John Augustine Zahm
The Rev. John Augustine Zahm was a Holy Cross priest, author, scientist, and South American explorer. He was born at New Lexington, Ohio, and died in Munich, Germany.
Zahm attended the University of Notre Dame in 1867 and graduated with honors in 1871 as a Novice of the Congregation of Holy Cross. He finished his theological studies and was ordained in 1875. Zahm was hired by the University of Notre Dame as a science teacher although he had interest in literature. His brother Albert attended Notre Dame as a student while John was on the faculty.
During his time teaching he wrote the text Sound and Music in 1892. He was appointed the Vice President of Notre Dame at 25 years of age and held the position for nine years. In 1895, he was recognized as Doctor of Philosophy by Pope Leo XIII. Fr. John Zahm championed the view of Notre Dame becoming a research university dedicated to scholarship, which was at odds with Fr. Andrew Morrissey, who hoped to keep the institution a smaller boarding school.
Father Zahm is the author of many scholarly texts and published works against the Darwin movement. He also wrote Catholic scientific essays published in American Catholic Quarterly and Catholic World, among others.
Father Zahm fought through writing and used his detailed background in science to defend the ability of God and Catholic faith to remain in the scientific sphere. Focusing on Catholic men of science in the past, Zahm founded a magazine, Catholic Science and Catholic Scientists. Between 1891-96, he published multiple books and articles on the topic, culminating with Evolution and Dogma in 1896.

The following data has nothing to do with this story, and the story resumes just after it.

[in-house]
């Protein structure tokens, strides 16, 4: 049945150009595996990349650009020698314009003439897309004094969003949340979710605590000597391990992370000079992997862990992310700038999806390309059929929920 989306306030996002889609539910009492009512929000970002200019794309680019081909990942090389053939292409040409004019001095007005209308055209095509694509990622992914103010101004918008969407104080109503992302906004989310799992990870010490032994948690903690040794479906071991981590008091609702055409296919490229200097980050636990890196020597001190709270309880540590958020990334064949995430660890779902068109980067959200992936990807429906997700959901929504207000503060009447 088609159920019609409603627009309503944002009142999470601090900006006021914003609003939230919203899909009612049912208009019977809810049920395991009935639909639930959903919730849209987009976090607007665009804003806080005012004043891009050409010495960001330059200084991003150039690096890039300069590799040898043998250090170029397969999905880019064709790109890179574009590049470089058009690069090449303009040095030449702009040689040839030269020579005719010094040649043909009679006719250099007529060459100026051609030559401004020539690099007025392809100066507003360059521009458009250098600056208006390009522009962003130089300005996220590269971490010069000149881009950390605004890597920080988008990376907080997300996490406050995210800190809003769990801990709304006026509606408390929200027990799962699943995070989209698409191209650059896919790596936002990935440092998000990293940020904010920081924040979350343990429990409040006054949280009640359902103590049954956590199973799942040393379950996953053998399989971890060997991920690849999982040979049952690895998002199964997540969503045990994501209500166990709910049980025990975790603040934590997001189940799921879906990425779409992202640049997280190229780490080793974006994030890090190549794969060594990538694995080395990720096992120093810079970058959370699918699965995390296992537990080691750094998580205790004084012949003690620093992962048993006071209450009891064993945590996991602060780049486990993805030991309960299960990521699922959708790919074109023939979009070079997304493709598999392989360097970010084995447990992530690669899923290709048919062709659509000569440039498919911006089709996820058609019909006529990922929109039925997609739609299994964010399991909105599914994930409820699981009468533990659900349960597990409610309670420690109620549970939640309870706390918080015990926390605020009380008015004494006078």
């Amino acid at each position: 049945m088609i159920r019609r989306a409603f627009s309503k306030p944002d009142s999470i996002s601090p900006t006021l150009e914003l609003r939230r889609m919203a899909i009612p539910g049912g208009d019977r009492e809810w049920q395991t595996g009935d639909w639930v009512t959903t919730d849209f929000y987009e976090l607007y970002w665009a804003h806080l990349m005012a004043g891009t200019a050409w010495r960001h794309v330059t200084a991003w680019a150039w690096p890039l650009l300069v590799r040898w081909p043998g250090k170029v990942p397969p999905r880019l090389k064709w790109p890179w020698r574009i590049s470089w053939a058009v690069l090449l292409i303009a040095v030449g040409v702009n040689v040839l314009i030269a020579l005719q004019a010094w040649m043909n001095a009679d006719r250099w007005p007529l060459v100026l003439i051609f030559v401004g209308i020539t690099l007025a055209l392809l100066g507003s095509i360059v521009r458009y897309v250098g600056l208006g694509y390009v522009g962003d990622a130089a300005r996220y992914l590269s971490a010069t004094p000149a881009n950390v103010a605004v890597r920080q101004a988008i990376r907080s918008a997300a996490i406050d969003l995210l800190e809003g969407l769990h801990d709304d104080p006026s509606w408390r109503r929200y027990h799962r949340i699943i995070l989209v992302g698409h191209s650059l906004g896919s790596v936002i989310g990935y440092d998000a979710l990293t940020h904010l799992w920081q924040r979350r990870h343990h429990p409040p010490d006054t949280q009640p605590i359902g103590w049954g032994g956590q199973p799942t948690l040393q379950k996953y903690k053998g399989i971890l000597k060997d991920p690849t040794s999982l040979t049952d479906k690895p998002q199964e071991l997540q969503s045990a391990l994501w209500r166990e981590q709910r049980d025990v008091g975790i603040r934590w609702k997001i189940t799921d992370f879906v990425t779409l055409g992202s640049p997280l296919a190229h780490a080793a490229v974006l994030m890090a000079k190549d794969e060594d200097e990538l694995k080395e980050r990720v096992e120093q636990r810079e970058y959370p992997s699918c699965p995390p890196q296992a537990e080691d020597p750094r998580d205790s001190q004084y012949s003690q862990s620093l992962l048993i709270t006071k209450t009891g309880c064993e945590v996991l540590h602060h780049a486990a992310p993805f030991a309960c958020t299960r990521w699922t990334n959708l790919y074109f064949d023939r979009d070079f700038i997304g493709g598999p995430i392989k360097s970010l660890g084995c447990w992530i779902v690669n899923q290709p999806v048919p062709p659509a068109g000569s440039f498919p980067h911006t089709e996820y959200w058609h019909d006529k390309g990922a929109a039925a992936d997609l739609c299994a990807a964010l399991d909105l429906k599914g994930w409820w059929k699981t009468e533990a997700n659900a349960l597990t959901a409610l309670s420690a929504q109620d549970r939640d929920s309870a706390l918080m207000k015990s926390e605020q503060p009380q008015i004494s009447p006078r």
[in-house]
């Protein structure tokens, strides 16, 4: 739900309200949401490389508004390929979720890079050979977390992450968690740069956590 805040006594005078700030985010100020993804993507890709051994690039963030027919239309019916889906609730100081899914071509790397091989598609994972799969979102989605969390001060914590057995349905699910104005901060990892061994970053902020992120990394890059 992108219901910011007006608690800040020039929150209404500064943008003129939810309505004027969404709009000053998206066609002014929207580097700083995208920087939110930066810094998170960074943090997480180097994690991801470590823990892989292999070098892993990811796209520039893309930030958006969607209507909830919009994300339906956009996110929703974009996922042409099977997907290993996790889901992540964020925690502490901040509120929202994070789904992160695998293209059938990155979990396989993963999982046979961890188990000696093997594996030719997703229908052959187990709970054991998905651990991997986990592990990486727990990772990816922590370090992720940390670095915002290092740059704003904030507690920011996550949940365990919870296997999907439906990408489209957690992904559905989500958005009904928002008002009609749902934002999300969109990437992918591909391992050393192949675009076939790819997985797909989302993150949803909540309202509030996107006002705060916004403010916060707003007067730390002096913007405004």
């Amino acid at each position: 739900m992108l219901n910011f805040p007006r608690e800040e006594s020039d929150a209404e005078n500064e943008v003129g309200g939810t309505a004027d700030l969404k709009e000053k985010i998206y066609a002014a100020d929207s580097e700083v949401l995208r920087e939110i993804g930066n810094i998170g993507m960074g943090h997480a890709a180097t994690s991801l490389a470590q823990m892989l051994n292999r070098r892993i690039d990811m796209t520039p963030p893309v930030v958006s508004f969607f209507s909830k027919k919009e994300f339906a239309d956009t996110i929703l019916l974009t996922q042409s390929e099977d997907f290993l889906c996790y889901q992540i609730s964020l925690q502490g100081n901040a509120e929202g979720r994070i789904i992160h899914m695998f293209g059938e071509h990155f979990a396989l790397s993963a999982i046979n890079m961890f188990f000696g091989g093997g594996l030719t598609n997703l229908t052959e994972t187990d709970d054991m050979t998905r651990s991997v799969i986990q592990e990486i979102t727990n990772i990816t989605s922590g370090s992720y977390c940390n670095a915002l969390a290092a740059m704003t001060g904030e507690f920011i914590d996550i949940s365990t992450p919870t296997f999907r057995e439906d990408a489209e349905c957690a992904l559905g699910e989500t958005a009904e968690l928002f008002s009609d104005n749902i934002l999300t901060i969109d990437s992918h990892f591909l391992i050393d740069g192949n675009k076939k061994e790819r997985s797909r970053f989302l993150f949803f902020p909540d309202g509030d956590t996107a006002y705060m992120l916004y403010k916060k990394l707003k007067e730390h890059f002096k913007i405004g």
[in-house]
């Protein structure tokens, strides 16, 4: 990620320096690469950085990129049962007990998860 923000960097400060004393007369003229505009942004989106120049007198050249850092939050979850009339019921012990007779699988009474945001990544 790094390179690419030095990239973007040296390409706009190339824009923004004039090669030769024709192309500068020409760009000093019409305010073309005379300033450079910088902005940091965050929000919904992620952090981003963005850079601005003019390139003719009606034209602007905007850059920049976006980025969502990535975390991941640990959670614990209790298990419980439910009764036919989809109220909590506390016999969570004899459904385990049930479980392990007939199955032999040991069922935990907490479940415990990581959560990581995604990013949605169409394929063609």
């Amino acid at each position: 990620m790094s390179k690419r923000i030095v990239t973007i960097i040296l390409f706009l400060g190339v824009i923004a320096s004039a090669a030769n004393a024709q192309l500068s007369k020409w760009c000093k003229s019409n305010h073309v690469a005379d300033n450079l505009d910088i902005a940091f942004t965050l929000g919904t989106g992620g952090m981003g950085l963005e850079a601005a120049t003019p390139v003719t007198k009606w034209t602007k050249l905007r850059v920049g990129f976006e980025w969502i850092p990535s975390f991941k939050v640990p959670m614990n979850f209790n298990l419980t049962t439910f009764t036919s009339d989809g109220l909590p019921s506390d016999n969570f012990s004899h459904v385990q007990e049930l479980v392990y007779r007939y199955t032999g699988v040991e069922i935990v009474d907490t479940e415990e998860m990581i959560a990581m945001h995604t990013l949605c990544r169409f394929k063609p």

In this text, as in his others, Zahm argued that Roman Catholicism could fully accept an evolutionary view of biological systems, as long as this view was not centered around Darwin's theory of natural selection. After the Vatican decided to censure the book in 1898, Zahm fully accepted this rebuttal and pulled away from any writing concerning the relationship of theology and science.
Fr. Zahm's pseudonym was derived from the way he signed his name as a youth: Jno. S. Zahm. His works have been translated into French, Italian, Spanish, and have been published and read North and South America, as well as in Europe. These include: Woman in Science and Great Inspirers. The Quest for El Dorado, and the general title of his trilogy was "Following the Conquistadores", and the titles of books called Up the Orinoco and Down the Magdalena (1910), Along the Andes and Down the Amazon (1912) and In South America's Southland (1916), all drew from his travels throughout South America. He was an enthusiastic Dante student and assembled at Notre Dame one of the three largest of the Dante libraries in the U.S.
Zahm befriended 26th President of the United States Theodore Roosevelt, who also loved and read Dante in Italian. It was Father Zahm who talked President Roosevelt into participating in what came to be known as the Roosevelt-Rondon Scientific Expedition to South America, and which would also include Theodore's son, Kermit, and Colonel Da Silva Candido Rondon, to go up the Rio da Dúvida (River of Doubt, now the Roosevelt River).
Fr. Zahm planned a book on historical and archaeological study of the Holy Land, but died of bronchial pneumonia in a Munich hospital en route to the Middle East. The manuscripts of his working book From Berlin to Baghdad and Babylon was found and published posthumously.